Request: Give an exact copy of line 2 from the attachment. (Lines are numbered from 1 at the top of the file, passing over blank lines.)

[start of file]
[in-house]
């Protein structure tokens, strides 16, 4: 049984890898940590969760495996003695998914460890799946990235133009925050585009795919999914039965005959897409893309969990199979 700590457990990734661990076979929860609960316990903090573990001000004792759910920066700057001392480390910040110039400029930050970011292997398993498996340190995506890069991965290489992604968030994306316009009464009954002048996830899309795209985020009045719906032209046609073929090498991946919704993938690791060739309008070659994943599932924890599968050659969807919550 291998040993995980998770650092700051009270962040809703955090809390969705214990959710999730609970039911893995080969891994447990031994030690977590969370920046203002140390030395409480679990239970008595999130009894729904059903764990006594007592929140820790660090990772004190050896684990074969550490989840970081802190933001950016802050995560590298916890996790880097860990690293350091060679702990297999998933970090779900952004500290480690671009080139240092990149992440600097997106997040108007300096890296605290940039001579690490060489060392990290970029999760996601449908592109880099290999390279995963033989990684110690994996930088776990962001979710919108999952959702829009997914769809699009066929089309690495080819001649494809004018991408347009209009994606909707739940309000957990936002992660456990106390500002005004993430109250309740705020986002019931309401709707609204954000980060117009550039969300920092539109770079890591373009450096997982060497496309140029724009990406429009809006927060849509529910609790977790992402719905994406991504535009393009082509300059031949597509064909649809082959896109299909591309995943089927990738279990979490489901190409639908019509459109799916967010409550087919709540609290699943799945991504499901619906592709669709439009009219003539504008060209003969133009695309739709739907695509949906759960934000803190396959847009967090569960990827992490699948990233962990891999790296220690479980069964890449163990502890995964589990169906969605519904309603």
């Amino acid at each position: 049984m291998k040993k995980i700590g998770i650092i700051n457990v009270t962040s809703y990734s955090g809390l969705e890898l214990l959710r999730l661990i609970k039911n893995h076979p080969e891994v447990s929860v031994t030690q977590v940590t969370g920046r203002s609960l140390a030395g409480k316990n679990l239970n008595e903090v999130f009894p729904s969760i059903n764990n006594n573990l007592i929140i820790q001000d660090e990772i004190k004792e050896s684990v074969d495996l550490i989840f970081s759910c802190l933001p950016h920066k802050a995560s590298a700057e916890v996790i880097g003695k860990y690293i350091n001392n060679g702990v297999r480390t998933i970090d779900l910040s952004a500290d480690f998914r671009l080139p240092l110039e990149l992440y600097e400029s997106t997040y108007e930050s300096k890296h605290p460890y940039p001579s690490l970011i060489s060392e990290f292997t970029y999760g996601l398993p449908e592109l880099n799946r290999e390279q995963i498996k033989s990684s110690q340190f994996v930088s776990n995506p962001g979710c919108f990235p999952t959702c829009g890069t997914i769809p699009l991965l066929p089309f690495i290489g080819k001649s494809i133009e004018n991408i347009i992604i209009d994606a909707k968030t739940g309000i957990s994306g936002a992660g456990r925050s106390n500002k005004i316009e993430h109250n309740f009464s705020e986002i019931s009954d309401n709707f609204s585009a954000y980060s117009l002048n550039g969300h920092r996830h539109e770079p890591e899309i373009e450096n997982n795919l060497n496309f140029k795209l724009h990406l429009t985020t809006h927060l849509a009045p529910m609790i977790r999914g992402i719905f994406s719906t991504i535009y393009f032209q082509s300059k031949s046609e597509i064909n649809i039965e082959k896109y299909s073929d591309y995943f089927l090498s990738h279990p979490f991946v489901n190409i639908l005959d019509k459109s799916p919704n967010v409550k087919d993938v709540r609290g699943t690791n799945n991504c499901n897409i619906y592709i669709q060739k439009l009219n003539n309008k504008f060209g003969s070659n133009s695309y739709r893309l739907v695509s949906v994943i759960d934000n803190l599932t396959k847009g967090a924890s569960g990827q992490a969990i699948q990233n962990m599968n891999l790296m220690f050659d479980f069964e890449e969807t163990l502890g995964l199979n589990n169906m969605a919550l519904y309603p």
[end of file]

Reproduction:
């Protein structure tokens, strides 16, 4: 049984890898940590969760495996003695998914460890799946990235133009925050585009795919999914039965005959897409893309969990199979 700590457990990734661990076979929860609960316990903090573990001000004792759910920066700057001392480390910040110039400029930050970011292997398993498996340190995506890069991965290489992604968030994306316009009464009954002048996830899309795209985020009045719906032209046609073929090498991946919704993938690791060739309008070659994943599932924890599968050659969807919550 291998040993995980998770650092700051009270962040809703955090809390969705214990959710999730609970039911893995080969891994447990031994030690977590969370920046203002140390030395409480679990239970008595999130009894729904059903764990006594007592929140820790660090990772004190050896684990074969550490989840970081802190933001950016802050995560590298916890996790880097860990690293350091060679702990297999998933970090779900952004500290480690671009080139240092990149992440600097997106997040108007300096890296605290940039001579690490060489060392990290970029999760996601449908592109880099290999390279995963033989990684110690994996930088776990962001979710919108999952959702829009997914769809699009066929089309690495080819001649494809004018991408347009209009994606909707739940309000957990936002992660456990106390500002005004993430109250309740705020986002019931309401709707609204954000980060117009550039969300920092539109770079890591373009450096997982060497496309140029724009990406429009809006927060849509529910609790977790992402719905994406991504535009393009082509300059031949597509064909649809082959896109299909591309995943089927990738279990979490489901190409639908019509459109799916967010409550087919709540609290699943799945991504499901619906592709669709439009009219003539504008060209003969133009695309739709739907695509949906759960934000803190396959847009967090569960990827992490699948990233962990891999790296220690479980069964890449163990502890995964589990169906969605519904309603």